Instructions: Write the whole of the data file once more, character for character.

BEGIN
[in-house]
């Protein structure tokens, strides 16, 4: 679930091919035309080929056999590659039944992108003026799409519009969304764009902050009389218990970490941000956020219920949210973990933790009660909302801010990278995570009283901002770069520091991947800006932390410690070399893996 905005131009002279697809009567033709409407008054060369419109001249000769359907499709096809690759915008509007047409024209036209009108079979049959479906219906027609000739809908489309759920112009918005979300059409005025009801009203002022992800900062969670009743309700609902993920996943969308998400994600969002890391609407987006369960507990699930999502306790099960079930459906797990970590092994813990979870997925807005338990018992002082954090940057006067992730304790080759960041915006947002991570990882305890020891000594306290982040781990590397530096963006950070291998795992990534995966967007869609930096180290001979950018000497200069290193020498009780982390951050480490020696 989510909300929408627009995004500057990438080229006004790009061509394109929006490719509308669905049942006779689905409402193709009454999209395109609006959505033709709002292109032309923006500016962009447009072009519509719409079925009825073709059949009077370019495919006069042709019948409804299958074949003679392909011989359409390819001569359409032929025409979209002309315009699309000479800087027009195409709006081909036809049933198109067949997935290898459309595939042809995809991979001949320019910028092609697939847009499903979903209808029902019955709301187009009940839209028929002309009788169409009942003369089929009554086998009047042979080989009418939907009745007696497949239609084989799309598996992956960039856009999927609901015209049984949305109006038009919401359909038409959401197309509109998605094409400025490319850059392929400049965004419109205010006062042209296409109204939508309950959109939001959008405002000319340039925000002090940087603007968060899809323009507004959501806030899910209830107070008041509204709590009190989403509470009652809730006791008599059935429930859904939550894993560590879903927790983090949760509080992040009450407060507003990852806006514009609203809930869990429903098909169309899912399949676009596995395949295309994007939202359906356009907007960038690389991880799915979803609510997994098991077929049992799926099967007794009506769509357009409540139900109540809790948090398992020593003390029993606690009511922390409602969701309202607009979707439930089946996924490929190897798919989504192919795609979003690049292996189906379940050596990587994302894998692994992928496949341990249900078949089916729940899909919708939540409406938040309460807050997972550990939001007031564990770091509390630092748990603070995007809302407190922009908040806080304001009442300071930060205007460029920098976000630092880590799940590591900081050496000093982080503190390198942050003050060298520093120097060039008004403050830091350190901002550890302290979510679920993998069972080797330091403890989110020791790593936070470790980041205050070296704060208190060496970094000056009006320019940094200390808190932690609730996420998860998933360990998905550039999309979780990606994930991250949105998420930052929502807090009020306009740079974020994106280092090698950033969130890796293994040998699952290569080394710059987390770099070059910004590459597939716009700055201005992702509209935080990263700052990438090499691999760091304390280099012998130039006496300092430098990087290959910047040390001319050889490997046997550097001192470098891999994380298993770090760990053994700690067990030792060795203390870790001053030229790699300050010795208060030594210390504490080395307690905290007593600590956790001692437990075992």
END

[in-house]
């Protein structure tokens, strides 16, 4: 679930091919035309080929056999590659039944992108003026799409519009969304764009902050009389218990970490941000956020219920949210973990933790009660909302801010990278995570009283901002770069520091991947800006932390410690070399893996 905005131009002279697809009567033709409407008054060369419109001249000769359907499709096809690759915008509007047409024209036209009108079979049959479906219906027609000739809908489309759920112009918005979300059409005025009801009203002022992800900062969670009743309700609902993920996943969308998400994600969002890391609407987006369960507990699930999502306790099960079930459906797990970590092994813990979870997925807005338990018992002082954090940057006067992730304790080759960041915006947002991570990882305890020891000594306290982040781990590397530096963006950070291998795992990534995966967007869609930096180290001979950018000497200069290193020498009780982390951050480490020696 989510909300929408627009995004500057990438080229006004790009061509394109929006490719509308669905049942006779689905409402193709009454999209395109609006959505033709709002292109032309923006500016962009447009072009519509719409079925009825073709059949009077370019495919006069042709019948409804299958074949003679392909011989359409390819001569359409032929025409979209002309315009699309000479800087027009195409709006081909036809049933198109067949997935290898459309595939042809995809991979001949320019910028092609697939847009499903979903209808029902019955709301187009009940839209028929002309009788169409009942003369089929009554086998009047042979080989009418939907009745007696497949239609084989799309598996992956960039856009999927609901015209049984949305109006038009919401359909038409959401197309509109998605094409400025490319850059392929400049965004419109205010006062042209296409109204939508309950959109939001959008405002000319340039925000002090940087603007968060899809323009507004959501806030899910209830107070008041509204709590009190989403509470009652809730006791008599059935429930859904939550894993560590879903927790983090949760509080992040009450407060507003990852806006514009609203809930869990429903098909169309899912399949676009596995395949295309994007939202359906356009907007960038690389991880799915979803609510997994098991077929049992799926099967007794009506769509357009409540139900109540809790948090398992020593003390029993606690009511922390409602969701309202607009979707439930089946996924490929190897798919989504192919795609979003690049292996189906379940050596990587994302894998692994992928496949341990249900078949089916729940899909919708939540409406938040309460807050997972550990939001007031564990770091509390630092748990603070995007809302407190922009908040806080304001009442300071930060205007460029920098976000630092880590799940590591900081050496000093982080503190390198942050003050060298520093120097060039008004403050830091350190901002550890302290979510679920993998069972080797330091403890989110020791790593936070470790980041205050070296704060208190060496970094000056009006320019940094200390808190932690609730996420998860998933360990998905550039999309979780990606994930991250949105998420930052929502807090009020306009740079974020994106280092090698950033969130890796293994040998699952290569080394710059987390770099070059910004590459597939716009700055201005992702509209935080990263700052990438090499691999760091304390280099012998130039006496300092430098990087290959910047040390001319050889490997046997550097001192470098891999994380298993770090760990053994700690067990030792060795203390870790001053030229790699300050010795208060030594210390504490080395307690905290007593600590956790001692437990075992």